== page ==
News: Love hurts’physically

If you have ever been in a relationship or been the victim of unrequited affection, you know that, as the


If you have ever been in a relationship or been the victim of unrequited affection, you know that, as the song goes, love hurts. Now a new study published yesterday in the journal Proceedings of the National Academy of Sciences suggests that the pain of rejection is more than a cliché’it’s very much a real thing.  

This research reveals that whether the pain is caused by something physical or an emotional experience of rejection, the same region of the brain becomes active in response.

"These results give new meaning to the idea that social rejection ‘hurts’," the study’s lead author Ethan Kross says in a press release.

Researchers came to these resutls by studying the brain activity of 40 people who experienced an unwanted romantic break-up experience within six months prior to the experiment. Participants were asked to perform two tasks: one relating to emotional pain and the other to physical pain. The first required that each participant view a photo of their ex and asked to think about their break-up. For the second task, participants were hooked up to thermal stimulation devices that delivered painful but tolerable stimulation.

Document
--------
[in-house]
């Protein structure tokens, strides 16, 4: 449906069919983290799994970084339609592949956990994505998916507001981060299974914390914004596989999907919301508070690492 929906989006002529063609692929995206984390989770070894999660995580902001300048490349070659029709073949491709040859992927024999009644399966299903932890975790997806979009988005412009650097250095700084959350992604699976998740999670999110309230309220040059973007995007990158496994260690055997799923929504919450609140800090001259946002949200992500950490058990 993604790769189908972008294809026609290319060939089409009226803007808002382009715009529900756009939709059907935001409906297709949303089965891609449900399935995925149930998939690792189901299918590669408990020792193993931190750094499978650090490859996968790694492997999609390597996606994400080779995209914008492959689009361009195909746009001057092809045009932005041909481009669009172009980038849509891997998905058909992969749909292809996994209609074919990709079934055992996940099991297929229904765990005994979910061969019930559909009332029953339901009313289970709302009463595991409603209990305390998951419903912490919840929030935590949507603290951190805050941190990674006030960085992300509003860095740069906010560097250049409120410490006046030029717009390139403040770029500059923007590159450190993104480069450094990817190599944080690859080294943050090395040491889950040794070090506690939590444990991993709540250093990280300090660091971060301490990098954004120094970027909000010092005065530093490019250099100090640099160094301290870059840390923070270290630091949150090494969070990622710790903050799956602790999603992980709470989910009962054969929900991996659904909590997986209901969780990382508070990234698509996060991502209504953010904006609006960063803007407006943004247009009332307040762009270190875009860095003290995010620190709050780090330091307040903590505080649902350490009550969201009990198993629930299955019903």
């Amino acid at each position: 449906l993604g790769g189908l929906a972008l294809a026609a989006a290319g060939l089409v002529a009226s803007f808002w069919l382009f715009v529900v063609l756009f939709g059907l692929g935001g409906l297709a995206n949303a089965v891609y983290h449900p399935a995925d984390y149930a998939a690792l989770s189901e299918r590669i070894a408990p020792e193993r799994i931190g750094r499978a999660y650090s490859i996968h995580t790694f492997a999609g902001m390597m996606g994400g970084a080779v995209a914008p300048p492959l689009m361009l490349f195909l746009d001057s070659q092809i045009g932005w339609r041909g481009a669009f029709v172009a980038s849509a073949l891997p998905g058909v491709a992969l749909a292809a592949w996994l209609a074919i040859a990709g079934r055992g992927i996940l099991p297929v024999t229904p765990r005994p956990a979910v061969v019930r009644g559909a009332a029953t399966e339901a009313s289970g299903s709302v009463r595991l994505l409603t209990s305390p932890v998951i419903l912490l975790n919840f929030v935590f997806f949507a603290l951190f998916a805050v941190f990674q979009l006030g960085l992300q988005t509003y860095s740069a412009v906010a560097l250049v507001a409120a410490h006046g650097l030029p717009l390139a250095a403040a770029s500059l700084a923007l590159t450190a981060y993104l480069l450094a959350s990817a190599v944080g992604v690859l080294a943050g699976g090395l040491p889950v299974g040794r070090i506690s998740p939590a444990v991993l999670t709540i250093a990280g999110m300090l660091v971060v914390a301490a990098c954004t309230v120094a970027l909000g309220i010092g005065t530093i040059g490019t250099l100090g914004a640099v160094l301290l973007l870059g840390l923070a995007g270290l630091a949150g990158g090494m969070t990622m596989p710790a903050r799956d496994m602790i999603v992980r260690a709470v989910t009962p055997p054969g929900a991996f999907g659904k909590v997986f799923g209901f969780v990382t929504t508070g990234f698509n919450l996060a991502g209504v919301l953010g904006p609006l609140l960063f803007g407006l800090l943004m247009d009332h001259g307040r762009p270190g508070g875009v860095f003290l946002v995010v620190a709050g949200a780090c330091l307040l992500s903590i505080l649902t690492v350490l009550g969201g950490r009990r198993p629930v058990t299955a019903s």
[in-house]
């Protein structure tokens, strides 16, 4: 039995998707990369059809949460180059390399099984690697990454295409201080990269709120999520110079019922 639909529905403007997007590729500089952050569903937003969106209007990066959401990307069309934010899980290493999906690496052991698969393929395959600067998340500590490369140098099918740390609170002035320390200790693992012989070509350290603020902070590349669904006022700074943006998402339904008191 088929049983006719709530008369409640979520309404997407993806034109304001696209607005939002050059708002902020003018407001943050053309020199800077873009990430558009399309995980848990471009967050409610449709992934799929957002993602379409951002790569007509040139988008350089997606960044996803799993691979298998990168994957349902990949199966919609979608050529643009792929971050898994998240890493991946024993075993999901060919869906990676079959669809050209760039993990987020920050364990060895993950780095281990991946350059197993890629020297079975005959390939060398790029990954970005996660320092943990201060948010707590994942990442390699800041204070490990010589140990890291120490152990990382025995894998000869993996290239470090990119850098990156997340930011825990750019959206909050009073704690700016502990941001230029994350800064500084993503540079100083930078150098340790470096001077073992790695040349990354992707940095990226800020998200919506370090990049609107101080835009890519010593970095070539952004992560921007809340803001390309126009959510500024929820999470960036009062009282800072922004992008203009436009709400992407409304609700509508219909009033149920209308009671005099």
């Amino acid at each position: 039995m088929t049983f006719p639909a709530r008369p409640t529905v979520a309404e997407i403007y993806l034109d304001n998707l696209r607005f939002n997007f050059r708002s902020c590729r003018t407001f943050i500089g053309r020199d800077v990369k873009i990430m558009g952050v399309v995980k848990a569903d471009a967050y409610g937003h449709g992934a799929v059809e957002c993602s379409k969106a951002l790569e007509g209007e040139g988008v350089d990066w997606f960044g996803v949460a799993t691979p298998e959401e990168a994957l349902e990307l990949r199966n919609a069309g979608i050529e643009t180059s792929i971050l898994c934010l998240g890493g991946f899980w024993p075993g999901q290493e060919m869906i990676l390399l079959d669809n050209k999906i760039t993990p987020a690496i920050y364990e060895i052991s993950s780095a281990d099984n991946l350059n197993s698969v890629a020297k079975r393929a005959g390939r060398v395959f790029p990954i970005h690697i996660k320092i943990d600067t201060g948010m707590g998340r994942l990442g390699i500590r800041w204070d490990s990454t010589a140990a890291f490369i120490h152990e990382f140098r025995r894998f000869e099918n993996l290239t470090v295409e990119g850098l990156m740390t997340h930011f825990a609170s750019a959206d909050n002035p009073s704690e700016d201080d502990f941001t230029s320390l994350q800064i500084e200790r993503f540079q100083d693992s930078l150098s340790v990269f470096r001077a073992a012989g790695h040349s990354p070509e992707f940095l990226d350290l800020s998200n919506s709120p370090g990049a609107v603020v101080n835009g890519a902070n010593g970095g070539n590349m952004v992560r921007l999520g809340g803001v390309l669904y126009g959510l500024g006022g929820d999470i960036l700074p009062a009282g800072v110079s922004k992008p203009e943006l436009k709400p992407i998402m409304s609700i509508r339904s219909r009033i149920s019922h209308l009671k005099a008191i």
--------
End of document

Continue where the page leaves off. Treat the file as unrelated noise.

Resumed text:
Researchers used Magnetic Resonance Imaging (fMRI) scans to measure the brain activity of participants during each task, and they found that both the physical and emotional exercises resulted in similar responses in areas of the brain. Koss says these are areas of the brain that are rarely activated in other neuroimaging studies of emotion. This is consistent with the idea that social rejection is a distinct emotional experience that is uniquely associated with physical pain.

The researchers hope this study will provide a better understanding of how intense social loss may lead to physical pain symptoms and disorders.

This study looked at romantic relationships but what about other areas of life where people face rejection? What about group social settings? When I used to work at summer camps, some of the kids who had a hard time fitting in would complain of headaches and tummy aches. I used to think it was an excuse but now I wonder if that was how the rejection was manifesting itself in them.

When you experience rejection, do you feel it physcially?

The best advice for a healthy relationship
Are we genetically programmed to fall in love?
Quiz: Are you happy?


Popular Videos